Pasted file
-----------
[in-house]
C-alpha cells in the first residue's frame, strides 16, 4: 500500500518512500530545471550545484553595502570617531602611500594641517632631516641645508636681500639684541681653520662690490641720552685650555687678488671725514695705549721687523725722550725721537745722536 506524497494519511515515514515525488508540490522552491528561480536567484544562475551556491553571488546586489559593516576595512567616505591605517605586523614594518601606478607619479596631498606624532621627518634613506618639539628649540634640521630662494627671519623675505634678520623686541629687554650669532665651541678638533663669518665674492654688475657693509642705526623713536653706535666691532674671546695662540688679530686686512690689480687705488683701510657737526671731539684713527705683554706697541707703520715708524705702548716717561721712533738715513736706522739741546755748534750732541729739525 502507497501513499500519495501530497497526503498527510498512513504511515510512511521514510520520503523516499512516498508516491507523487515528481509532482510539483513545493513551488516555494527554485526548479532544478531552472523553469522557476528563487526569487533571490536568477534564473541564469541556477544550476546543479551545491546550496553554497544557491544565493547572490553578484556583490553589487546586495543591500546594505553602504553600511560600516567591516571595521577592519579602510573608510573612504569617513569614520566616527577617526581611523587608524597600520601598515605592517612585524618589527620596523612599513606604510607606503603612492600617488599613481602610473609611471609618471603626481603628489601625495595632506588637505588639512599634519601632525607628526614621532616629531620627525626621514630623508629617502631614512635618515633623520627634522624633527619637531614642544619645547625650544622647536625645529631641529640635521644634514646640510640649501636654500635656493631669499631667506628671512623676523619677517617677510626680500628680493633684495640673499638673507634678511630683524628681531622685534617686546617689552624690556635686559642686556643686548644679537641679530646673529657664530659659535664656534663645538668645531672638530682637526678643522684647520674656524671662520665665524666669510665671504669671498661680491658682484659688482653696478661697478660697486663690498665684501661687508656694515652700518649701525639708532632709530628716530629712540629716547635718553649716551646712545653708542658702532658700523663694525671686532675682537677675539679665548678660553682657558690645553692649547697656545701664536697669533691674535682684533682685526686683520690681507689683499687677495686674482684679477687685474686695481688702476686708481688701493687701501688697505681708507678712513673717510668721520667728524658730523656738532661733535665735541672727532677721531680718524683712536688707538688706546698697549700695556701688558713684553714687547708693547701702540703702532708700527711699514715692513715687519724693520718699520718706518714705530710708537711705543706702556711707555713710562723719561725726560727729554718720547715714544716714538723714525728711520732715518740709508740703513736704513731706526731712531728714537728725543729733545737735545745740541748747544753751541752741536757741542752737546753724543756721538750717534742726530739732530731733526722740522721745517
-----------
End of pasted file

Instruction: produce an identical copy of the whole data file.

[in-house]
C-alpha cells in the first residue's frame, strides 16, 4: 500500500518512500530545471550545484553595502570617531602611500594641517632631516641645508636681500639684541681653520662690490641720552685650555687678488671725514695705549721687523725722550725721537745722536 506524497494519511515515514515525488508540490522552491528561480536567484544562475551556491553571488546586489559593516576595512567616505591605517605586523614594518601606478607619479596631498606624532621627518634613506618639539628649540634640521630662494627671519623675505634678520623686541629687554650669532665651541678638533663669518665674492654688475657693509642705526623713536653706535666691532674671546695662540688679530686686512690689480687705488683701510657737526671731539684713527705683554706697541707703520715708524705702548716717561721712533738715513736706522739741546755748534750732541729739525 502507497501513499500519495501530497497526503498527510498512513504511515510512511521514510520520503523516499512516498508516491507523487515528481509532482510539483513545493513551488516555494527554485526548479532544478531552472523553469522557476528563487526569487533571490536568477534564473541564469541556477544550476546543479551545491546550496553554497544557491544565493547572490553578484556583490553589487546586495543591500546594505553602504553600511560600516567591516571595521577592519579602510573608510573612504569617513569614520566616527577617526581611523587608524597600520601598515605592517612585524618589527620596523612599513606604510607606503603612492600617488599613481602610473609611471609618471603626481603628489601625495595632506588637505588639512599634519601632525607628526614621532616629531620627525626621514630623508629617502631614512635618515633623520627634522624633527619637531614642544619645547625650544622647536625645529631641529640635521644634514646640510640649501636654500635656493631669499631667506628671512623676523619677517617677510626680500628680493633684495640673499638673507634678511630683524628681531622685534617686546617689552624690556635686559642686556643686548644679537641679530646673529657664530659659535664656534663645538668645531672638530682637526678643522684647520674656524671662520665665524666669510665671504669671498661680491658682484659688482653696478661697478660697486663690498665684501661687508656694515652700518649701525639708532632709530628716530629712540629716547635718553649716551646712545653708542658702532658700523663694525671686532675682537677675539679665548678660553682657558690645553692649547697656545701664536697669533691674535682684533682685526686683520690681507689683499687677495686674482684679477687685474686695481688702476686708481688701493687701501688697505681708507678712513673717510668721520667728524658730523656738532661733535665735541672727532677721531680718524683712536688707538688706546698697549700695556701688558713684553714687547708693547701702540703702532708700527711699514715692513715687519724693520718699520718706518714705530710708537711705543706702556711707555713710562723719561725726560727729554718720547715714544716714538723714525728711520732715518740709508740703513736704513731706526731712531728714537728725543729733545737735545745740541748747544753751541752741536757741542752737546753724543756721538750717534742726530739732530731733526722740522721745517